ACA Round-Up: HealthCare.gov, Individual Mandate and IRS in the News
In recent weeks, several new stories related to Affordable Care Act (ACA) implementation issues were published that are of interest to Brokers and others, including reports covering ongoing Healthcare.gov security concerns, public reaction to the individual mandate, and IRS customer service challenges.
HealthCare.gov’s Security Protocols Remain a Concern
According to a recent news report, government investigators will release a study later this year about multiple cybersecurity incidents that occurred on HealthCare.gov. The author of the study, the U.S. Government Accountability Office (GAO), received a list of incidents from U.S. Centers for Medicare and Medicaid Services (CMS) and is now analyzing them.
This study will be important because Americans inputted sensitive information such as Social Security numbers and other personal information, making the website a target for hackers. Despite the appeal for criminals, it is currently unclear whether or not intruders gained access to a HealthCare.gov server more than once—thankfully, the hackers neither viewed nor took any personal information, as far as we know today.
The GAO has been critical of the federal Exchange’s security before. A 78-page report released last year “described a series of technical steps investigators said CMS did not take while constructing and repairing the sprawling website… The agency did not require strong password controls for systems supporting the site, implement consistent security patches or properly configure the administrative network, for example.”
Public Perception of Healthcare.gov Still Tainted
In addition to the persistent technical concerns, the federal Exchange was recently ranked last in a list of government brands that provide a quality consumer experience. The Fiscal Times was quick to note that the 49,000 people surveyed interacted with at least one government brand—not necessarily with HealthCare.gov. So, the results don’t necessarily suggest that users are having a poor experience.
However, the poll seems to be clear about one issue, “The public’s perception of the website is still crippled by its nightmarish rollout in the fall of 2013 when a plague of technical problems made it extremely difficult for people to sign up for coverage.”
So far, the government has spent at least $2 billion on HealthCare.gov, including efforts to build, then repair, the website, as well as the enormous state-by-state outreach effort. Despite the amount of money already spent, the government may need to spend more to convince the American public that HealthCare.gov is no longer “a technical nightmare”.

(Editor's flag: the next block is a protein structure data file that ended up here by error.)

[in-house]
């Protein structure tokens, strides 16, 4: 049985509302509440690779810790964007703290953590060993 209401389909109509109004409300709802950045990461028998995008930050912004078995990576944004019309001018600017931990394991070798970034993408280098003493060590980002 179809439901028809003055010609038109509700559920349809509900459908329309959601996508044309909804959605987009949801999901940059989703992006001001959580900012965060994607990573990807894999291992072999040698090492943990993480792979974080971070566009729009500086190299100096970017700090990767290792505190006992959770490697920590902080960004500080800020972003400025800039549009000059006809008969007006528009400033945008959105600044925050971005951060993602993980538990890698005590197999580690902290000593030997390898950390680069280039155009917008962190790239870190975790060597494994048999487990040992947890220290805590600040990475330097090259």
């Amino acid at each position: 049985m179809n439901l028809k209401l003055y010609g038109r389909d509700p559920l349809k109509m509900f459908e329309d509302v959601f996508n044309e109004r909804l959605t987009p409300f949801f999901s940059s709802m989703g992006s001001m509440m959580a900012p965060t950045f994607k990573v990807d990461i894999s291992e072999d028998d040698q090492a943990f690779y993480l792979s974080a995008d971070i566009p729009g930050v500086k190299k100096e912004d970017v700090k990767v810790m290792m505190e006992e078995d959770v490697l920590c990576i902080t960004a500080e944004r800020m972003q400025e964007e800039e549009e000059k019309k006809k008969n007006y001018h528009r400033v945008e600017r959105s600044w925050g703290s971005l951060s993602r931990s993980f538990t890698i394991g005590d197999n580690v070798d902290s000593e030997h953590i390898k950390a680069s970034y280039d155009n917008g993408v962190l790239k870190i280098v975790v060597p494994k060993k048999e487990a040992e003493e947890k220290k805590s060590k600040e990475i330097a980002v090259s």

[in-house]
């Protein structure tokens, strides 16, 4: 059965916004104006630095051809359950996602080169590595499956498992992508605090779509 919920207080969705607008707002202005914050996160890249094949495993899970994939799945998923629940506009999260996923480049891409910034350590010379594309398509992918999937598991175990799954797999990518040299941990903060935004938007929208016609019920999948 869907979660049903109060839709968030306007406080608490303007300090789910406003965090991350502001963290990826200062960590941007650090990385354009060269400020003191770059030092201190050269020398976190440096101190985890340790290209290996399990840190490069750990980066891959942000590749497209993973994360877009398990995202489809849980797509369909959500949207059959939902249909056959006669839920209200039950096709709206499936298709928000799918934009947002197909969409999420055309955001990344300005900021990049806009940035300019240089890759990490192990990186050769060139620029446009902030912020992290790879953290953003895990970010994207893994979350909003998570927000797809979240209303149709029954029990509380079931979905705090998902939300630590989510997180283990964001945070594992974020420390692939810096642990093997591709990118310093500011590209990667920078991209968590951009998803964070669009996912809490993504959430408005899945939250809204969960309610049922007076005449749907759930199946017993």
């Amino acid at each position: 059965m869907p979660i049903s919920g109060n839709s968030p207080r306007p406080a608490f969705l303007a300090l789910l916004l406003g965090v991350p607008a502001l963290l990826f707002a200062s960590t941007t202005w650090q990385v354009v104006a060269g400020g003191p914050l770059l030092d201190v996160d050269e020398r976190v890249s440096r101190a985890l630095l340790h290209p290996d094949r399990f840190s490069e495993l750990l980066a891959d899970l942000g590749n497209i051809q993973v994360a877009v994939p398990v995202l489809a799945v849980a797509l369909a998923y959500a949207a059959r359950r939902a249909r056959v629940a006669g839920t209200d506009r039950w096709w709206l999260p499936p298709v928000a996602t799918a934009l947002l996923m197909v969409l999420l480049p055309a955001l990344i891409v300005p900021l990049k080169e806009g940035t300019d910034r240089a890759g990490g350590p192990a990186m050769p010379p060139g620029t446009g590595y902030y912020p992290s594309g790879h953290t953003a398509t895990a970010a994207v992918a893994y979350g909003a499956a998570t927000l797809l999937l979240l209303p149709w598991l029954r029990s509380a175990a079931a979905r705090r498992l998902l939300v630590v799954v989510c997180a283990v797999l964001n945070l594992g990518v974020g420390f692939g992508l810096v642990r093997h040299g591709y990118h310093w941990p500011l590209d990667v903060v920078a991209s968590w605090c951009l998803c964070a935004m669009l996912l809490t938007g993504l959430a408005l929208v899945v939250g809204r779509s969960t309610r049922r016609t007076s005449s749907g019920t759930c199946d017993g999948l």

On a more positive note, the latest Kaiser Family Foundation survey poll reports the approval of the ACA is at an all-time high with 43 percent of Americans supporting the new law and 42 percent opposing it. This is the first time supporters have outnumbered opponents.
Individual Mandate Public Perceptions
A central, and often disliked, part of the ACA is the individual mandate. The mandate was implemented to ensure that the insurance market would promote a “balanced” risk pool of healthy and sick people to help spread the insurance risk and keep premiums from skyrocketing upwards. While this provision sounds like it may be helpful, polling data reports that 64% of the public dislike the individual mandate.
Although there wasn’t a massive backlash against the individual mandate this time around, the Kaiser Foundation and others will continue tracking public attitudes and perceptions related to key aspects of the ACA including the individual mandate.
Phone Calls Overwhelm IRS System
Due to the ACA tax consequences associated with the individual mandate, monitoring the IRS is more important than ever. To that end, the IRS recently reported that it hung up on more than 8 million customers during tax filing season. This process, referred to as customer service agents as “courtesy disconnects”, occurs when too many people call at once. A person will “answer” the phone for a brief second, and then hang up on the customer, rather than ask the caller to wait on the line for more than an hour. Only 40 percent of people who weren’t disconnected actually got to speak to a representative—after waiting 30 or more minutes.
Comparatively, last year, customer service dropped 360,000 calls. The overwhelmed phone system is a direct result of the IRS diverting $134 million in user fees to other areas of interest, as Congress had recently slashed their budget. To read more about the IRS budget issues, click here.
Stay tuned as we continued to report on the challenges facing the ACA, as well as any other issues affecting Brokers.
The views expressed in this post do not necessarily reflect the official policy, position, or opinions of BenefitMall. This update is provided for informational purposes. Please consult with a licensed accountant or attorney regarding any legal and tax matters discussed herein.